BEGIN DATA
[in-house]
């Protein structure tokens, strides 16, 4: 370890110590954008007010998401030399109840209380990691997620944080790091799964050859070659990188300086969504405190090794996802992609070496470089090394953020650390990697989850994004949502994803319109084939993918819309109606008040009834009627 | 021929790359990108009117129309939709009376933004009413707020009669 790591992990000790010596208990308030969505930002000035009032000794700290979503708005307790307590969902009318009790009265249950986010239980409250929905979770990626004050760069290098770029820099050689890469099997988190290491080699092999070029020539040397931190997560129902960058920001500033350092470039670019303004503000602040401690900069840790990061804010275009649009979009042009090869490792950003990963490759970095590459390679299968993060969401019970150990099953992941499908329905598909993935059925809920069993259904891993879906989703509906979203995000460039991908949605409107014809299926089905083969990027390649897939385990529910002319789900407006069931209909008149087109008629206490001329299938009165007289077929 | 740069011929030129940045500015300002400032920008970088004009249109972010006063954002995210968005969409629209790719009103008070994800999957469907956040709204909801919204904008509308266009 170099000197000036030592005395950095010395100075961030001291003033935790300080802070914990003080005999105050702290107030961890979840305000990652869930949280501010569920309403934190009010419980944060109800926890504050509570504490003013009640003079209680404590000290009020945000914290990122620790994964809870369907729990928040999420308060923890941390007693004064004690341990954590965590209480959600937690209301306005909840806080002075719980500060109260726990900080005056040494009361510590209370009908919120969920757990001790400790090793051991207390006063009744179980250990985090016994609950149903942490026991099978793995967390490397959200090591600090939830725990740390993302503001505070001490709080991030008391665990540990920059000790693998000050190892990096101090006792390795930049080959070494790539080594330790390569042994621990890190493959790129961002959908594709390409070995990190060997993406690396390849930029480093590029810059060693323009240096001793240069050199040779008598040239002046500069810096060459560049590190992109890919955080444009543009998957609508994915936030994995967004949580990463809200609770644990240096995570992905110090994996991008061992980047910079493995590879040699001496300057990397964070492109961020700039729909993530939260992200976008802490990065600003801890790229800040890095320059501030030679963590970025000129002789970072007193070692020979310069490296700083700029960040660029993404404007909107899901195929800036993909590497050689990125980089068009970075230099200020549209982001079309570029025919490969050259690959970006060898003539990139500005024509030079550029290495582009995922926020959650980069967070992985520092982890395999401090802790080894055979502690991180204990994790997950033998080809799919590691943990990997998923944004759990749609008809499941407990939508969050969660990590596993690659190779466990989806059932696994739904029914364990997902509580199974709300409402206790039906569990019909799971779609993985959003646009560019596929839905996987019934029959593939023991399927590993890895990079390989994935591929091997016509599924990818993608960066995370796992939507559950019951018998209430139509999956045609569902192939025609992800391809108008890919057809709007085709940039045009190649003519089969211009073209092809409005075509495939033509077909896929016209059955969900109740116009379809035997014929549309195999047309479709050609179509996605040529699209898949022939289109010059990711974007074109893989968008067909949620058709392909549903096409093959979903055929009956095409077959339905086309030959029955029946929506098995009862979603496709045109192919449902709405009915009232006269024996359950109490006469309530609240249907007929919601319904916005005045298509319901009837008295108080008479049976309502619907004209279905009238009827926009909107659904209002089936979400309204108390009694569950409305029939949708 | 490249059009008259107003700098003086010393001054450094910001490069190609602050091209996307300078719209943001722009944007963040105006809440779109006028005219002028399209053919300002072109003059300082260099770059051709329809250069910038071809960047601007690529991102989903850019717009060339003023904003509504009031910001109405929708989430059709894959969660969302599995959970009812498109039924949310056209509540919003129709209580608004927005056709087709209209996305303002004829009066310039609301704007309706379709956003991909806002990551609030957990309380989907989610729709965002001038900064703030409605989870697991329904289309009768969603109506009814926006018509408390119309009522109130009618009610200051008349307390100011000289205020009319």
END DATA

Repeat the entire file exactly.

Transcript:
[in-house]
């Protein structure tokens, strides 16, 4: 370890110590954008007010998401030399109840209380990691997620944080790091799964050859070659990188300086969504405190090794996802992609070496470089090394953020650390990697989850994004949502994803319109084939993918819309109606008040009834009627 | 021929790359990108009117129309939709009376933004009413707020009669 790591992990000790010596208990308030969505930002000035009032000794700290979503708005307790307590969902009318009790009265249950986010239980409250929905979770990626004050760069290098770029820099050689890469099997988190290491080699092999070029020539040397931190997560129902960058920001500033350092470039670019303004503000602040401690900069840790990061804010275009649009979009042009090869490792950003990963490759970095590459390679299968993060969401019970150990099953992941499908329905598909993935059925809920069993259904891993879906989703509906979203995000460039991908949605409107014809299926089905083969990027390649897939385990529910002319789900407006069931209909008149087109008629206490001329299938009165007289077929 | 740069011929030129940045500015300002400032920008970088004009249109972010006063954002995210968005969409629209790719009103008070994800999957469907956040709204909801919204904008509308266009 170099000197000036030592005395950095010395100075961030001291003033935790300080802070914990003080005999105050702290107030961890979840305000990652869930949280501010569920309403934190009010419980944060109800926890504050509570504490003013009640003079209680404590000290009020945000914290990122620790994964809870369907729990928040999420308060923890941390007693004064004690341990954590965590209480959600937690209301306005909840806080002075719980500060109260726990900080005056040494009361510590209370009908919120969920757990001790400790090793051991207390006063009744179980250990985090016994609950149903942490026991099978793995967390490397959200090591600090939830725990740390993302503001505070001490709080991030008391665990540990920059000790693998000050190892990096101090006792390795930049080959070494790539080594330790390569042994621990890190493959790129961002959908594709390409070995990190060997993406690396390849930029480093590029810059060693323009240096001793240069050199040779008598040239002046500069810096060459560049590190992109890919955080444009543009998957609508994915936030994995967004949580990463809200609770644990240096995570992905110090994996991008061992980047910079493995590879040699001496300057990397964070492109961020700039729909993530939260992200976008802490990065600003801890790229800040890095320059501030030679963590970025000129002789970072007193070692020979310069490296700083700029960040660029993404404007909107899901195929800036993909590497050689990125980089068009970075230099200020549209982001079309570029025919490969050259690959970006060898003539990139500005024509030079550029290495582009995922926020959650980069967070992985520092982890395999401090802790080894055979502690991180204990994790997950033998080809799919590691943990990997998923944004759990749609008809499941407990939508969050969660990590596993690659190779466990989806059932696994739904029914364990997902509580199974709300409402206790039906569990019909799971779609993985959003646009560019596929839905996987019934029959593939023991399927590993890895990079390989994935591929091997016509599924990818993608960066995370796992939507559950019951018998209430139509999956045609569902192939025609992800391809108008890919057809709007085709940039045009190649003519089969211009073209092809409005075509495939033509077909896929016209059955969900109740116009379809035997014929549309195999047309479709050609179509996605040529699209898949022939289109010059990711974007074109893989968008067909949620058709392909549903096409093959979903055929009956095409077959339905086309030959029955029946929506098995009862979603496709045109192919449902709405009915009232006269024996359950109490006469309530609240249907007929919601319904916005005045298509319901009837008295108080008479049976309502619907004209279905009238009827926009909107659904209002089936979400309204108390009694569950409305029939949708 | 490249059009008259107003700098003086010393001054450094910001490069190609602050091209996307300078719209943001722009944007963040105006809440779109006028005219002028399209053919300002072109003059300082260099770059051709329809250069910038071809960047601007690529991102989903850019717009060339003023904003509504009031910001109405929708989430059709894959969660969302599995959970009812498109039924949310056209509540919003129709209580608004927005056709087709209209996305303002004829009066310039609301704007309706379709956003991909806002990551609030957990309380989907989610729709965002001038900064703030409605989870697991329904289309009768969603109506009814926006018509408390119309009522109130009618009610200051008349307390100011000289205020009319």